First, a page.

Herskovits, Melville. 1940. The economic life of primitive peoples. New York: Knopf.

Rottenburg, Richard. 2009. Far-fetched facts. A parable of development aid. Boston: MIT Press.


The post generated some discussion and I received emails from colleagues who shared their (similar) experience with me. Some of the comments can be read here below the original post.


Anthropology between Book and Blog – my latest for Allegra

Anthropology between Book and Blog – Evaluation Criteria and Communication in Academia.
Talk on the Occasion of Allegra Lab’s Website Relaunch in Berlin at the Finnish Institute
19 February 2015
first published at Allegra Lab on March 2, 2015.

I decided to embed my thoughts on productivity in the academic world – both traditional and digital – in the context of a debate that is old, but apparently not outdated. This is the debate about the type of knowledge the humanities are able to produce. This year, a Humanities World Report (HWR) was published in which the three authors – among them the historian Arne Jarrick, who is currently running a project on the long-term global history of law-making – advocated two things that are of relevance to us here today: one, that scholars in the humanities should strive towards strengthening international and interdisciplinary cluster formation where larger thematic complexes can be discussed. Second, they argued that just as in all the other sciences, the goal of the humanities should be “truth finding.”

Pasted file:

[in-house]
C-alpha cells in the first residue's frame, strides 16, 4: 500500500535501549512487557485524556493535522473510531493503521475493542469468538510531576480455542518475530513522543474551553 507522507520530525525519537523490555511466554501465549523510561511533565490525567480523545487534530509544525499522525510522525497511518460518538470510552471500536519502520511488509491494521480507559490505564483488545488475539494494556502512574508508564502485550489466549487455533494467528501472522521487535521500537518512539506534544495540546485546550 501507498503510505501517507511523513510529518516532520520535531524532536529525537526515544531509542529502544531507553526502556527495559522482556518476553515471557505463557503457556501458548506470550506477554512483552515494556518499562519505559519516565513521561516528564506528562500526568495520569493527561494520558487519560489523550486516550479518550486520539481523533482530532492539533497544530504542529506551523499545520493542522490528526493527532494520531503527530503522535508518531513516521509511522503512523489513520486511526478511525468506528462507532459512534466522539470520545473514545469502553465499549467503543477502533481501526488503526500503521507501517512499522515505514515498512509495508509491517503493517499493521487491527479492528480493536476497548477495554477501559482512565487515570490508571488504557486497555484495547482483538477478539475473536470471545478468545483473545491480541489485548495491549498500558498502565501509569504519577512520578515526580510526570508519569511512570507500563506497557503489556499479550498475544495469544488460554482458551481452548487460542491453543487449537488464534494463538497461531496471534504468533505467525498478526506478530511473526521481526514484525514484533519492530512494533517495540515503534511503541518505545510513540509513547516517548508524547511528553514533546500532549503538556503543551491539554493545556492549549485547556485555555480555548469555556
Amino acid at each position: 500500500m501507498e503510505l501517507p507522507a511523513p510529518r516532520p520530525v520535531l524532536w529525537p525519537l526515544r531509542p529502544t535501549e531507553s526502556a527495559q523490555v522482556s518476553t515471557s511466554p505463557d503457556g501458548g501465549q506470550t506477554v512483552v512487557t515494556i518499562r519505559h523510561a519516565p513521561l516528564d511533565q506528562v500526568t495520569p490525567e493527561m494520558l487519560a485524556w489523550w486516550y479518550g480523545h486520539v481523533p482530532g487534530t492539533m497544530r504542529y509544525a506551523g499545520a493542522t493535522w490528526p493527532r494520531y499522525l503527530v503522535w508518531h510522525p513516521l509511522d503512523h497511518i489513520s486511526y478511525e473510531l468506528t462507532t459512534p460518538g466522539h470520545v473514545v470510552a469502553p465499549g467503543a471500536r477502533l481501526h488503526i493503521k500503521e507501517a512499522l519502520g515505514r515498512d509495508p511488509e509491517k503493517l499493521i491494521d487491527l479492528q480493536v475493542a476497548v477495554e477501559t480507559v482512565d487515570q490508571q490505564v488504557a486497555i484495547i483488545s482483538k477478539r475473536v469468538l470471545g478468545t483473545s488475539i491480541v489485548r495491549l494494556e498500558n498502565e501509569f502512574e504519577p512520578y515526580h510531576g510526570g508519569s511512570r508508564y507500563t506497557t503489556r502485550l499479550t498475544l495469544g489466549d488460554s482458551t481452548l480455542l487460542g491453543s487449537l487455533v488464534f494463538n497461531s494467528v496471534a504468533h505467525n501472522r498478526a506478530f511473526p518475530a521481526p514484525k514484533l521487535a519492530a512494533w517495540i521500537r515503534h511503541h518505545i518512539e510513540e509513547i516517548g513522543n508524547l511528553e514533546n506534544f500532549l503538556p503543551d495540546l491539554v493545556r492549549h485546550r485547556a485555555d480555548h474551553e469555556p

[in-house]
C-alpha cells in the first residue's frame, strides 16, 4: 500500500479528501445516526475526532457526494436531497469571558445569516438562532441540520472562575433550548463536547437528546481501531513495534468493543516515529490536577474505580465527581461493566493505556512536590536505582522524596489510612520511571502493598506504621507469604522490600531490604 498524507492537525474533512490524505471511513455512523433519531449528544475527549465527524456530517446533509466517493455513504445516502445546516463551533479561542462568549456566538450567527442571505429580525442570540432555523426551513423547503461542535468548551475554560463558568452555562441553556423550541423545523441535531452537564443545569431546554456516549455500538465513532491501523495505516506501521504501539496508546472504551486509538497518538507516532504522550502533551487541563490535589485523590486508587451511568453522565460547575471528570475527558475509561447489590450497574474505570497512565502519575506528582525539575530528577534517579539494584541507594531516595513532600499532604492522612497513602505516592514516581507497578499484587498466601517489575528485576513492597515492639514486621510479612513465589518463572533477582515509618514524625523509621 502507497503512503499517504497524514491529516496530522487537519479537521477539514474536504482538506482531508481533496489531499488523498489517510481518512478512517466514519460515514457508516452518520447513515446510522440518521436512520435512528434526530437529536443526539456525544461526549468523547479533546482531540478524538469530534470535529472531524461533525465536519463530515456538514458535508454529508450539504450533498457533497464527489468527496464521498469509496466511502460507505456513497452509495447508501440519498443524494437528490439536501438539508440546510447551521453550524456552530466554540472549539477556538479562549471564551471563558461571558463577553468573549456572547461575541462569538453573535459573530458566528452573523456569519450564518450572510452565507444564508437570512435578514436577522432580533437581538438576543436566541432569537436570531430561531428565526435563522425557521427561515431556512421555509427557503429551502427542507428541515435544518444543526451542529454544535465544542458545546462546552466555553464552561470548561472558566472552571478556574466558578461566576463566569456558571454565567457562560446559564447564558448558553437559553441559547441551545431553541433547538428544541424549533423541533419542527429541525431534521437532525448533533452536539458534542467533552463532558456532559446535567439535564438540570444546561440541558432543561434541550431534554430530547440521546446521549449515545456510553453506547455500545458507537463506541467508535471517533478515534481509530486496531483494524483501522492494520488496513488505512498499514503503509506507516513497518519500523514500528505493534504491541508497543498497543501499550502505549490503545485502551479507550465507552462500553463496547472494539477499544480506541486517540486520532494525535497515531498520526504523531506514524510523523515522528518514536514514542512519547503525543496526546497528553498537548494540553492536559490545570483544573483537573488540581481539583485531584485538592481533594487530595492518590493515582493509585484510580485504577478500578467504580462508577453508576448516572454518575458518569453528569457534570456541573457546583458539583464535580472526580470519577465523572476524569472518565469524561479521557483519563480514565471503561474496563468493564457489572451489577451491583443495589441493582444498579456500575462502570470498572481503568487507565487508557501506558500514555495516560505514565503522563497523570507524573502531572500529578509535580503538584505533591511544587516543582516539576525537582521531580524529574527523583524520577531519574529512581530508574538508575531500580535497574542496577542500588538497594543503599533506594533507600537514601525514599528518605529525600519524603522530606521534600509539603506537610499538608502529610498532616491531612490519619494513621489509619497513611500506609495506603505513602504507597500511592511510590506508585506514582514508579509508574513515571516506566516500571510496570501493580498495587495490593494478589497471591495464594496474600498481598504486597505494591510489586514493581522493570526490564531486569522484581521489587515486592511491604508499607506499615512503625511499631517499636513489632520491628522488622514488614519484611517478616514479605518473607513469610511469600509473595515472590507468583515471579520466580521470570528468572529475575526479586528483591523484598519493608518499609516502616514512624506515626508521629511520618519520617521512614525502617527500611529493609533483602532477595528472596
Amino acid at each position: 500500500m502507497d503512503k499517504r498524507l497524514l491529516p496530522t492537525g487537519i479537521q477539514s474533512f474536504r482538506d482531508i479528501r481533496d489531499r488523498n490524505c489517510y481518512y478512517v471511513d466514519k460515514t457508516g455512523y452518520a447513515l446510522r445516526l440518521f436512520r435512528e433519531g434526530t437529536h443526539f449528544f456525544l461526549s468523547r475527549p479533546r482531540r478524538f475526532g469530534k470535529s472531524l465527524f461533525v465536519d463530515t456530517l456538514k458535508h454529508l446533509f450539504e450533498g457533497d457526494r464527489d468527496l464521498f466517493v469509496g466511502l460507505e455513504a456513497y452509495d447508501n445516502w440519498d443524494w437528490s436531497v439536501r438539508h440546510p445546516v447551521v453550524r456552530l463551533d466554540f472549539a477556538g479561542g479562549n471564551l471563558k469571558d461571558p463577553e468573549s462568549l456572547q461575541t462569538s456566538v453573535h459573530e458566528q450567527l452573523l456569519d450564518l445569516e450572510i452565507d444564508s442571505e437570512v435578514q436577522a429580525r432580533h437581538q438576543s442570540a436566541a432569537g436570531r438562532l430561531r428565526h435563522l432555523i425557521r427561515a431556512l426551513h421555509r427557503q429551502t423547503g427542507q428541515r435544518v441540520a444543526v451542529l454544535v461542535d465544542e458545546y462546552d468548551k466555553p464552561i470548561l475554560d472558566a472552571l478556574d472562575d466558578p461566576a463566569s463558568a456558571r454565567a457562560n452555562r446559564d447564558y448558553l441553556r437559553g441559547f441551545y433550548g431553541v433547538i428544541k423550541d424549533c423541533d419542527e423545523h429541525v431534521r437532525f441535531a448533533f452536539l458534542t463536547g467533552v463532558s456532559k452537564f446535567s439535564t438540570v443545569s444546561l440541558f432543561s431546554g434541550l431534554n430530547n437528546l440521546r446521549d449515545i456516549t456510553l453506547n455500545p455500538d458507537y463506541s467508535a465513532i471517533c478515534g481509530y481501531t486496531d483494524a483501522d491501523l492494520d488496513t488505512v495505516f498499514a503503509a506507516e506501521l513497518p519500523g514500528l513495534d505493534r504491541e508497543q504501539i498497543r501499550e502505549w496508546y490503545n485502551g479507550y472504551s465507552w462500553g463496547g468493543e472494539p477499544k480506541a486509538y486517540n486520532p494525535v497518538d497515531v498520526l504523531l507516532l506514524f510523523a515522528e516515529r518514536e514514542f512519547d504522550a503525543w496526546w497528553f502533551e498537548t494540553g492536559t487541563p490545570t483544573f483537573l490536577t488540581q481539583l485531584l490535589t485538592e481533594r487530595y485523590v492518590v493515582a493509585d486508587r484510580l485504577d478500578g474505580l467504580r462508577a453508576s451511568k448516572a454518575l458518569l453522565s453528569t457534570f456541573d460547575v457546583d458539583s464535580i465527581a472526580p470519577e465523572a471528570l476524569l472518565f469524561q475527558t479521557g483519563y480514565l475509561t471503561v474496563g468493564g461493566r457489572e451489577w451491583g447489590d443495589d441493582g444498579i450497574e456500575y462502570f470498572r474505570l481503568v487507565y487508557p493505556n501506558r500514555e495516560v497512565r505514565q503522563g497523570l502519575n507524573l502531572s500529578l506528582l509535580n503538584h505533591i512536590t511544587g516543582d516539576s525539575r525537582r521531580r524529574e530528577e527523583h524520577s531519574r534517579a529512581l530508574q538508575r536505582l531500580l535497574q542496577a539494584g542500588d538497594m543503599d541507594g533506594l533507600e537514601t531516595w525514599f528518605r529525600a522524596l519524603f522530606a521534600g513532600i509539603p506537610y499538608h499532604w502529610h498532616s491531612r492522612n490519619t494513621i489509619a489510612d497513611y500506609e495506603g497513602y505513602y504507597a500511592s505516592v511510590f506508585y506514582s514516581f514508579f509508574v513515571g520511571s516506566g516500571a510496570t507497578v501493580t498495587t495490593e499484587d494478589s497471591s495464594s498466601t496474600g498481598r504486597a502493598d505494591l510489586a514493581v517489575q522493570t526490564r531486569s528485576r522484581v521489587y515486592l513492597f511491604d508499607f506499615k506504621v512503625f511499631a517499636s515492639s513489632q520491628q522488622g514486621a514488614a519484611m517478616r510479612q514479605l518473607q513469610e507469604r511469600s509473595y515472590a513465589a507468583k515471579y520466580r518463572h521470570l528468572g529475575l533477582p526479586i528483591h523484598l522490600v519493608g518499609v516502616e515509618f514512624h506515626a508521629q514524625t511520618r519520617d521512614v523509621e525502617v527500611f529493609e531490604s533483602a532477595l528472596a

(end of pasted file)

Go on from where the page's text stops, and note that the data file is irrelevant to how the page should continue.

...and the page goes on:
I will deal with the first proposition first as I think that – worded in this way – this is what Allegra Lab has been doing so far and intends to continue doing in the future: providing an integrative research platform. But according to the report, the most dominant form of such international cooperation comes in the form of Digital Humanities (DH). What is meant by this term is somewhat opaque, as that field is quite diverse. Its most institutionalised manifestations are the so-called Digital Humanities Centres (DHC) which, according to the authors of the report, deal with the following five fields of research:

1) Digital collections, archiving and text encoding

2) Reading and analysing electronic texts

3) Geospatial and critical discursive mapping technologies

4) ‘Big Data’, social computing, crowd-sourcing, and networking and

5) 3D immersive visualisation environments

The authors estimate that there are around 65 Digital Humanities Centres in Europe with 19 centres in England alone, the largest being the University College London Centre for Digital Humanities, “staffed with six directors, ten staff, student, and liaison positions, ten affiliated faculty, and 13 or more affiliated graduate students.” (p. 67). The US has approximately 60 DH centres with world-leading facilities, such as the Harvard University of Digital Arts and Humanities (DARTH), or the Columbia University Digital Humanities Center (DHC).